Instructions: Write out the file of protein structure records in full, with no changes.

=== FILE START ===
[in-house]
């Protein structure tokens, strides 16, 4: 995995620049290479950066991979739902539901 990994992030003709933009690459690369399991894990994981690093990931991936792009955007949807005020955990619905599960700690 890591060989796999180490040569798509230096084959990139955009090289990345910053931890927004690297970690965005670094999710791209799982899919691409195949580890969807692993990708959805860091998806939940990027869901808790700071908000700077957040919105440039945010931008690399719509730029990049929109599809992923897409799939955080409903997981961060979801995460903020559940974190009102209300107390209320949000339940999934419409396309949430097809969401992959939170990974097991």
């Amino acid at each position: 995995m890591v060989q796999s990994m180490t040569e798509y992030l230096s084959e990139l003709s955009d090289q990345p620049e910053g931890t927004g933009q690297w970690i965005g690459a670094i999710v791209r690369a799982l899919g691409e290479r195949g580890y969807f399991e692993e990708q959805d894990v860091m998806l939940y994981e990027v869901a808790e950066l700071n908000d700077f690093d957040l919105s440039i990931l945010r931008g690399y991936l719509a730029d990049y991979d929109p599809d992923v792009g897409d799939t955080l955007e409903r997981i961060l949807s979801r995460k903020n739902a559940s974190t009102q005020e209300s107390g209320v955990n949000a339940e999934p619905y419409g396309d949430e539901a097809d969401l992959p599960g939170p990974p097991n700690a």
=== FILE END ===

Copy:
[in-house]
């Protein structure tokens, strides 16, 4: 995995620049290479950066991979739902539901 990994992030003709933009690459690369399991894990994981690093990931991936792009955007949807005020955990619905599960700690 890591060989796999180490040569798509230096084959990139955009090289990345910053931890927004690297970690965005670094999710791209799982899919691409195949580890969807692993990708959805860091998806939940990027869901808790700071908000700077957040919105440039945010931008690399719509730029990049929109599809992923897409799939955080409903997981961060979801995460903020559940974190009102209300107390209320949000339940999934419409396309949430097809969401992959939170990974097991």
């Amino acid at each position: 995995m890591v060989q796999s990994m180490t040569e798509y992030l230096s084959e990139l003709s955009d090289q990345p620049e910053g931890t927004g933009q690297w970690i965005g690459a670094i999710v791209r690369a799982l899919g691409e290479r195949g580890y969807f399991e692993e990708q959805d894990v860091m998806l939940y994981e990027v869901a808790e950066l700071n908000d700077f690093d957040l919105s440039i990931l945010r931008g690399y991936l719509a730029d990049y991979d929109p599809d992923v792009g897409d799939t955080l955007e409903r997981i961060l949807s979801r995460k903020n739902a559940s974190t009102q005020e209300s107390g209320v955990n949000a339940e999934p619905y419409g396309d949430e539901a097809d969401l992959p599960g939170p990974p097991n700690a």